Inner-Cities Are the Place to be When it Comes to Small Business

Inner-Cities Are the Place to be When it Comes to Small Business

Inner-Cities Are the Place to be When it Comes to Small Business

CEOs surveyed by the national nonprofit group Initiative for a Competitive Inner City (ICIC) repeatedly cite inner-cities as locations that have been hospitable to their business growth and development, according to ICIC CEO, Steve Grossman. Based in Boston, ICIC issued a report this past October in conjunction with the unveiling of this year’s Inner City 100, a group of companies recognized for their growth. The report is based on research that stems from surveys conducted between the years 1999 and 2016. Its findings are the very basis of the group’s existence, not to mention the creation of the Inner City 100 list.

The nature of companies working out of America’s inner-cities is evolving. Three factors point to the benefit of the location:

  • Proximity to customers,
  • Proximity to major transportation hubs, and
  • Proximity to a labor pool.

In terms of types of companies, manufacturing stands out as an industry that has flourished in inner-city areas. Microbreweries, for example, have met with success in inner-cities across the country, due to changes that involve fewer employees. Grossman hopes that the report will attract what he calls “anchor institutions.” These organizations, such as universities, hospitals, large corporations and government, can turn moral leadership into positive action. Rather than making empty statements, these businesses directly engage in doing business within the community.

Financing small businesses in inner-cities remains a key question. According to Grossman, capital opportunities do exist. While equity capital has been virtually non-existent, companies have been able to finance through debt of one kind or another. Do not count equity investors out, just yet, however. While they may have shown little or no interest twenty years ago, they are beginning to see inner-cities as a place to invest and where they can see better returns.

Grossman’s hopes for the report are well-founded. Check out some of these other findings:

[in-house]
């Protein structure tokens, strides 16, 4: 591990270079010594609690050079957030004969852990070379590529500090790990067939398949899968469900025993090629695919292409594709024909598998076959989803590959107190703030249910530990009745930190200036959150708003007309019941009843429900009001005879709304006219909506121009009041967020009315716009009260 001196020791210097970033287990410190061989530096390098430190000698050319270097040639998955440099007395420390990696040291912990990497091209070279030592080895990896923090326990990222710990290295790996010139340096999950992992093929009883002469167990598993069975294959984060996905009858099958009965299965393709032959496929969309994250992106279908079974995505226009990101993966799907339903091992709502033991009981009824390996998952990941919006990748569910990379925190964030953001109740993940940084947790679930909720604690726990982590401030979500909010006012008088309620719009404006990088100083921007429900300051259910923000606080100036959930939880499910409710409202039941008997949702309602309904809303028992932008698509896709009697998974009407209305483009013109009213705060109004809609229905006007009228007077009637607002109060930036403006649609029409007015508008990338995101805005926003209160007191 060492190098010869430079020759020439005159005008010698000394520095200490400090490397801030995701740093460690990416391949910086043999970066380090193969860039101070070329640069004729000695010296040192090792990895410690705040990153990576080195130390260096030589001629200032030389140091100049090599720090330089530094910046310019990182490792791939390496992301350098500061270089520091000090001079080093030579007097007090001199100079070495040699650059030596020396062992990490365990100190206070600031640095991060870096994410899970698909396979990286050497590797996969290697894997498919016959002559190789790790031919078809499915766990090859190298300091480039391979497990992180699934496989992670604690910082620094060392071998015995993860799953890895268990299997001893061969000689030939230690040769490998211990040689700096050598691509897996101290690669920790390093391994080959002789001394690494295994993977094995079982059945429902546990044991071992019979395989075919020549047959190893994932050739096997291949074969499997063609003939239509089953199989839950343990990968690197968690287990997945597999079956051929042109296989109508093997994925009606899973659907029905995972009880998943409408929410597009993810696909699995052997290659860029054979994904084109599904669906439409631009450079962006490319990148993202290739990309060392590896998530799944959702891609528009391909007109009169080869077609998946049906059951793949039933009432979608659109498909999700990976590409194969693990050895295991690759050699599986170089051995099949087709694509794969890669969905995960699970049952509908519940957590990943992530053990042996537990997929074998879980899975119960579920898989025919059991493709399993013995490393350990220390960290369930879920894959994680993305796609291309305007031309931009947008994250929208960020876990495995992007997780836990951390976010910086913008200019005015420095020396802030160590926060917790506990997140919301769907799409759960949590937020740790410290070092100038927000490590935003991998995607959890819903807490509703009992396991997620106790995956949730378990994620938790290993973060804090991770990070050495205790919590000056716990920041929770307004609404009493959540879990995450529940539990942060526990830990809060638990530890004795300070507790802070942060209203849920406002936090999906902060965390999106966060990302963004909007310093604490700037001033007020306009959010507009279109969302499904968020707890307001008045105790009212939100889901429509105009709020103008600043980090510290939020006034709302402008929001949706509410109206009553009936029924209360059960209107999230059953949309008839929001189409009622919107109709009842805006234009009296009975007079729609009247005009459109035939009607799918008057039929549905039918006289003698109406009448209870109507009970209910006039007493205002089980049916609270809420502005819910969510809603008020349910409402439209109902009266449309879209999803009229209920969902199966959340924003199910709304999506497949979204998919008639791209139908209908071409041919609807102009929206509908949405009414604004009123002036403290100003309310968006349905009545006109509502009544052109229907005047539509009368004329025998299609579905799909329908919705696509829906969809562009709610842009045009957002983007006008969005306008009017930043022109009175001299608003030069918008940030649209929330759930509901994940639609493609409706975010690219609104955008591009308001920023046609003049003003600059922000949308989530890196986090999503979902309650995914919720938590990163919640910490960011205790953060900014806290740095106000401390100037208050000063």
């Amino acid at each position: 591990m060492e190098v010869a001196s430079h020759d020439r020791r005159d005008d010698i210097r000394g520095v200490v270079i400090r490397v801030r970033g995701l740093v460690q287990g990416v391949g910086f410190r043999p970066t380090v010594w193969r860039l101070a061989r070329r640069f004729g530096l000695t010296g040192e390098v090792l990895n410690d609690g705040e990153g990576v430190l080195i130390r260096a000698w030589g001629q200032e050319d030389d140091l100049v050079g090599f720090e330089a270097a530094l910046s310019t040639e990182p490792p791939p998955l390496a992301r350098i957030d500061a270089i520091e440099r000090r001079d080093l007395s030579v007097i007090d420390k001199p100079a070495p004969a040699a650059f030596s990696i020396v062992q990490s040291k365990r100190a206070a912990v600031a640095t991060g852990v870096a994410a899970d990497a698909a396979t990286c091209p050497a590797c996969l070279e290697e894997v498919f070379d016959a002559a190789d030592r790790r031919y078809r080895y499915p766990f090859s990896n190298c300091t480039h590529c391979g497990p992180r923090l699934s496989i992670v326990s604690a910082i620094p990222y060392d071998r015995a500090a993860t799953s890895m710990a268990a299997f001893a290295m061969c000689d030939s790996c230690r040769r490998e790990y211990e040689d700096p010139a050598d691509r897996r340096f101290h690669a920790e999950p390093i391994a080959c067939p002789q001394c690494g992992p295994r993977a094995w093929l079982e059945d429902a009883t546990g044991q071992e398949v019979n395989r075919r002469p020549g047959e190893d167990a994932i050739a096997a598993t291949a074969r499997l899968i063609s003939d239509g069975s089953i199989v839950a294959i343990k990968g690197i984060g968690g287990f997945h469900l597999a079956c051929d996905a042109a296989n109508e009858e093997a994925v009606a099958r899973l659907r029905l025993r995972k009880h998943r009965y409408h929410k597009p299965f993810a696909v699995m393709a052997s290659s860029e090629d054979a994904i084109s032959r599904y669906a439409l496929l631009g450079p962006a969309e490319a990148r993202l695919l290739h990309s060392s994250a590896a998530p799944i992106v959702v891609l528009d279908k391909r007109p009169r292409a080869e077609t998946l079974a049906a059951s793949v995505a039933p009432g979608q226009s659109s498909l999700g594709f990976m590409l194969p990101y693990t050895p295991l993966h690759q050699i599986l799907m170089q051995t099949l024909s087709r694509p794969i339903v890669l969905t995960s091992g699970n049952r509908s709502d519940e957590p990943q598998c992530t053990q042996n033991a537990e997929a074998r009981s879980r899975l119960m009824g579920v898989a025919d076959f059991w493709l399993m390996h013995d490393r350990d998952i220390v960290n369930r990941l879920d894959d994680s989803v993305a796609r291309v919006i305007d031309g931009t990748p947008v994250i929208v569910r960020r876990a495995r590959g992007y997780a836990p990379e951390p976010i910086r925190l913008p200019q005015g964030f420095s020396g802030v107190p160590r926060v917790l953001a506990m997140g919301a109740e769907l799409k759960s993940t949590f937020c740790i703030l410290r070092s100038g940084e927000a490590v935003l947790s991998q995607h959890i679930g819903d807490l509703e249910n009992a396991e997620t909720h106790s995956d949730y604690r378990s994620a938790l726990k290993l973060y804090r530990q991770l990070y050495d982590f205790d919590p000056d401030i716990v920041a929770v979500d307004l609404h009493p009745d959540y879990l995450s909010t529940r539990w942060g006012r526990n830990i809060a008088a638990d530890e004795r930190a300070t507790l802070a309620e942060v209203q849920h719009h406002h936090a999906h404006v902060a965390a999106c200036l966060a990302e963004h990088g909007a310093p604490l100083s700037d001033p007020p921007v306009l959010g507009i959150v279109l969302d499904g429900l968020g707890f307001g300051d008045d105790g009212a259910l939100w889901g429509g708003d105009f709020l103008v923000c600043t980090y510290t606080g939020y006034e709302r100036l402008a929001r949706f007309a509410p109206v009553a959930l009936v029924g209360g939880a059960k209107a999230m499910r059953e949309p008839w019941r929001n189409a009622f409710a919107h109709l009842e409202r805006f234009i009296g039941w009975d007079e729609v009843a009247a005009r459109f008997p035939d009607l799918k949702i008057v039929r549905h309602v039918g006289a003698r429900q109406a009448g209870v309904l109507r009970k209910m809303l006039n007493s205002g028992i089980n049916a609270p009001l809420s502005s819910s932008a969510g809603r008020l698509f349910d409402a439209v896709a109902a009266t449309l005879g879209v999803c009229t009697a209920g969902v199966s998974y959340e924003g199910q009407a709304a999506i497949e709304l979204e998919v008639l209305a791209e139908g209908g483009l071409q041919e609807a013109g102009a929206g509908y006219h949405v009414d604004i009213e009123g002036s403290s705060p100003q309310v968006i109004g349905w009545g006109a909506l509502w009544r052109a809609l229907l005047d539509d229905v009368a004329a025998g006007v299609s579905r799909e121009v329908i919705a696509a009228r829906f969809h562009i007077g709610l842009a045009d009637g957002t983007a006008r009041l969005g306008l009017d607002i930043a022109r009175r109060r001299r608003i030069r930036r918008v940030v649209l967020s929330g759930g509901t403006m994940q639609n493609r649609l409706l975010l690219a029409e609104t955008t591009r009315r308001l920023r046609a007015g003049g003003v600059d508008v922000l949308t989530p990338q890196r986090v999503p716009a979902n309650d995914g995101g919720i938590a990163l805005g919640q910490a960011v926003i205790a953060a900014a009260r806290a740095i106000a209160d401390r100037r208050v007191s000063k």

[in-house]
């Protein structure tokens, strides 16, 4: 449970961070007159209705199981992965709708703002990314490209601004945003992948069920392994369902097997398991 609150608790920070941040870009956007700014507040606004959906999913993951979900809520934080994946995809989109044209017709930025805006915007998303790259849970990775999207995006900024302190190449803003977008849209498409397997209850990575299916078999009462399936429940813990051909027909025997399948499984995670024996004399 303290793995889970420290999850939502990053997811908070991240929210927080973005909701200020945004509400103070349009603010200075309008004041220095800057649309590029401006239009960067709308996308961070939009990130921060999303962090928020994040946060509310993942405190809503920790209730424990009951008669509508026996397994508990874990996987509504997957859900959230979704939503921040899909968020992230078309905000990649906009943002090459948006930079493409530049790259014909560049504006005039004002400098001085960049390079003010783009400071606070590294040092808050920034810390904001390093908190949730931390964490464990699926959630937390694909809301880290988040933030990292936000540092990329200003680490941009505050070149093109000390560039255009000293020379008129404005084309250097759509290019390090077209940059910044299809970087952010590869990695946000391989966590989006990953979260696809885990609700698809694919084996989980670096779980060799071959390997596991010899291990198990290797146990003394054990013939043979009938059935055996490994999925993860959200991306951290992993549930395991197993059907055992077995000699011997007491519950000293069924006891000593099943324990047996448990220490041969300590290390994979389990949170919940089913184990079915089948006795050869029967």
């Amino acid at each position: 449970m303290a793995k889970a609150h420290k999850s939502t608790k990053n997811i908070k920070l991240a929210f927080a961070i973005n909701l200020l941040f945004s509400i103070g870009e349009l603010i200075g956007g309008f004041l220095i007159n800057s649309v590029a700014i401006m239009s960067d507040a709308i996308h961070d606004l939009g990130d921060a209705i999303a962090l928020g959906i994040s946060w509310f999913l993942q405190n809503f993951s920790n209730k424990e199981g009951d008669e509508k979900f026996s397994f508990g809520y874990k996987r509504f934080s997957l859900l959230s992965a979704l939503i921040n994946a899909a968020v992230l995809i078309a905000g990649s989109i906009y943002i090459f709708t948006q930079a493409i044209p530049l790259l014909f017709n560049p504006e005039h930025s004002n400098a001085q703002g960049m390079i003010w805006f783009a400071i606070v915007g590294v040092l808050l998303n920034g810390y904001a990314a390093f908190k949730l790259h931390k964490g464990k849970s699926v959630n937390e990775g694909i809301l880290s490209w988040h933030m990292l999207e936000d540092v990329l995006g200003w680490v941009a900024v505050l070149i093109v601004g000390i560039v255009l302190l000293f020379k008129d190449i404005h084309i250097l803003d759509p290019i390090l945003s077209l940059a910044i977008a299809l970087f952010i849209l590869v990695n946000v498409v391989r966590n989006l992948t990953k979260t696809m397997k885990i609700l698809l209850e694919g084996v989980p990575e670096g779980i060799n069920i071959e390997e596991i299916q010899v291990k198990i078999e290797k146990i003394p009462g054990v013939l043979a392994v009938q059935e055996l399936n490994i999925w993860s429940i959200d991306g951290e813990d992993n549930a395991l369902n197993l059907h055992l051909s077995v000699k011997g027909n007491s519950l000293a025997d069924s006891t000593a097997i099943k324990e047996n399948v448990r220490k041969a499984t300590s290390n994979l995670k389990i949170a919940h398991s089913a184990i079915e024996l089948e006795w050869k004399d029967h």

• Among all U.S. companies, 58 percent offer employee health insurance, while 48 percent offer retirement benefits. Meanwhile, 73 percent of Inner City 100 companies offer health insurance and 58 percent offer retirement benefits.
  • When Inner City 100 CEOS were asked if the inner-city location of their companies was an advantage, 55 percent answered in the affirmative.
  • Over 25 percent of the customers for Inner City 100 companies are characterized as “large corporations.” Another 24 percent are considered small to mid-size businesses.

Bringing it down to a local level, Mercer County’s Small Business Counseling Program provides expanded training and technical assistance activities in order to provide entrepreneurs with greater access to counseling and business education programs. It provides one-to-one consulting and training in diverse areas, including but not limited to, client needs assessment, business planning, marketing strategy, obtaining financing, E Business, international trade and procurement opportunities.

The program is coordinated under the direction of The College of New Jersey Small Business Development Center (SBDC), a non-for-profit, management and technical assistance program. It provides services and comprehensive programs for small businesses. The College of New Jersey’s SBDC provides free management and technical assistance to emerging, growth and start-up small businesses that would otherwise not be able to afford traditional processes. Out of 11 state centers, The College of New Jersey’s SBDC covers Mercer and Middlesex Counties.

Workshops are conducted at satellite locations, such as the county library system and local bank branches. They are attended by Mercer County by women and minority entrepreneur business owners and other individuals with the capability to operate a business. The objectives and goals of the program include:

  • Contribute to the growth and economic development of the small business community through small business retention and expansion.
  • Increase procurement opportunities for Mercer County-based small businesses.
  • Increase public and private loans pr​ovided to small-business owners.
  • Promote the benefits and resources provided by county initiatives, municipalities, libraries, business networks and business partners.
  • Increase business and management education for start-up and existing companies.
  • Expand counseling and training to satellite sites in the Townships of Hamilton and West Windsor and the Borough of Hightstown.

All findings regarding the Inner City 100 companies ought to be relevant to other inner-city small businesses. Being a job creator and offering major employee benefits are well within your reach. Your location can be a distinct competitive advantage. Your customer base need not be limited to residents but can also include anchor institutions. Make 2019 the year for inner-city businesses! 

The Law Office of H. Benjamin Sharlin LLC

is owned and operated by H. Benjamin Sharlin and serves all of Mercer County, New Jersey and the surrounding areas. Mr. Sharlin is a bilingual Spanish-speaking attorney who vigorously represents the interests of all his clients.

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